Realism has become one of the most contested terms in the history of cinema. Cinematic realism is neither a genre nor a movement, and it has neither rigid formal criteria nor specific subject matter. But does this mean that realism is simply an illusion, and that, as Werner Herzog has declared: "the so called Cinéma Vérité iśrité?" Probably not, as realism has been an extremely useful concept for asking questions about the nature of cinematographic images, the relation of film to reality, the credibility of images, and the role cinema plays in the organization and understanding of the world. Realism, at the very least, has been a productive illusion.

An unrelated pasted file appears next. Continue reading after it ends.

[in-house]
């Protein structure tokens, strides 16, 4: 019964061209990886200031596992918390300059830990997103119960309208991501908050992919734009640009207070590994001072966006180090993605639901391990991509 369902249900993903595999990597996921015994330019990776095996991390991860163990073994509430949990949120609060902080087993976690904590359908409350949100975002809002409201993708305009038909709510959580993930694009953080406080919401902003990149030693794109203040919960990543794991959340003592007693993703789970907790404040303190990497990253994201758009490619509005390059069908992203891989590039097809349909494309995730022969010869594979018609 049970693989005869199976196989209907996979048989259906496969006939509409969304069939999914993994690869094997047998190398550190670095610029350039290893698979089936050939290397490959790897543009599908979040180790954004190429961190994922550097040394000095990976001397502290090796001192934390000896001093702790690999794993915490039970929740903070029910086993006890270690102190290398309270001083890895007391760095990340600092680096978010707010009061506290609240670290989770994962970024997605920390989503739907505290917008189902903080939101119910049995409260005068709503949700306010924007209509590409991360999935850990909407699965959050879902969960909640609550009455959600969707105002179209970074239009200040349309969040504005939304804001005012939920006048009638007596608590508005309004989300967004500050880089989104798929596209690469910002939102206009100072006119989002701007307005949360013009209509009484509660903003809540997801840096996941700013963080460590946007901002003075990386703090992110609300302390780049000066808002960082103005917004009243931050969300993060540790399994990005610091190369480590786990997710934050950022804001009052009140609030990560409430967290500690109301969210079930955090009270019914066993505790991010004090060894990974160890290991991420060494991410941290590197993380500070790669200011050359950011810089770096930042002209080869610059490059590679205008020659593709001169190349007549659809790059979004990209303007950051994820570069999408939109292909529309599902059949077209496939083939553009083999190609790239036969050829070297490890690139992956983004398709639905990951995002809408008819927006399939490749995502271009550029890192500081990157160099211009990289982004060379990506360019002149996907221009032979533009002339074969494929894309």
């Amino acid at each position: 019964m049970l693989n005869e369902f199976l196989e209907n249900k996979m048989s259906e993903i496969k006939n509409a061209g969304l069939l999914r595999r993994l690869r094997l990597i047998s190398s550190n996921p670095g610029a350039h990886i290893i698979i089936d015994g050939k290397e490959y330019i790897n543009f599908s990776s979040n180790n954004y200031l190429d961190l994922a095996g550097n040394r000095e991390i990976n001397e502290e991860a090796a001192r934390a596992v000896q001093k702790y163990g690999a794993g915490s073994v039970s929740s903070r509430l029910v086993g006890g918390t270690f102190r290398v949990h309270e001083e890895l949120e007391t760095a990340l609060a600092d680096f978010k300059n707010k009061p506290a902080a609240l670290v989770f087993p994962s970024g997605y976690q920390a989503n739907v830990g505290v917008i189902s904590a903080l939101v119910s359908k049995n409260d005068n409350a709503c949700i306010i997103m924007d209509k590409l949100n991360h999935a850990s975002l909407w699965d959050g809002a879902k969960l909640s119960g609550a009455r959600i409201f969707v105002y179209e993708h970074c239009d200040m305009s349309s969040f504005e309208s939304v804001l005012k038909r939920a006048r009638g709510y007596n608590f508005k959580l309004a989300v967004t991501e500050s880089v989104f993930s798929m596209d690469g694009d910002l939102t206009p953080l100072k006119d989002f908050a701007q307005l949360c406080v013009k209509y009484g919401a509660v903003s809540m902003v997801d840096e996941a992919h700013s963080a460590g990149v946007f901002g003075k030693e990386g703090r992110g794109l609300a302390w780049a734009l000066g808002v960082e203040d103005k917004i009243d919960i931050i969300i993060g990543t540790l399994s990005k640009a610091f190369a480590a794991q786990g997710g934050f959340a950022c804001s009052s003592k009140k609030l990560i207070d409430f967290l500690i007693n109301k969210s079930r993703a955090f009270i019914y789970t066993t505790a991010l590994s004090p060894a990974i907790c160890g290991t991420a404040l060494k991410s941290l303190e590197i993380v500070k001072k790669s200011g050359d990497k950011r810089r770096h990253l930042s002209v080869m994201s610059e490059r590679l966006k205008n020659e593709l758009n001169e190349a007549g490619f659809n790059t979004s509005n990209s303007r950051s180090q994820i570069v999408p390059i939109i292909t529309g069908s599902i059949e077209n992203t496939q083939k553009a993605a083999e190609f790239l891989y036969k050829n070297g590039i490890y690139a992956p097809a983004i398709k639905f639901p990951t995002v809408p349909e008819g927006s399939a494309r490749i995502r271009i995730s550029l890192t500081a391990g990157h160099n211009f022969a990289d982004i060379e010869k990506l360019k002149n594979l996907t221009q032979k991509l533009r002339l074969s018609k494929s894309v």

In film history, realism has designated two distinct modes of filmmaking and two approaches to the cinematographic image. In the first instance, cinematic realism refers to the verisimilitude of a film to the believability of its characters and events. This realism is most evident in the classical Hollywood cinema. The second instance of cinematic realism takes as its starting point the camera's mechanical reproduction of reality, and often ends up challenging the rules of Hollywood movie making.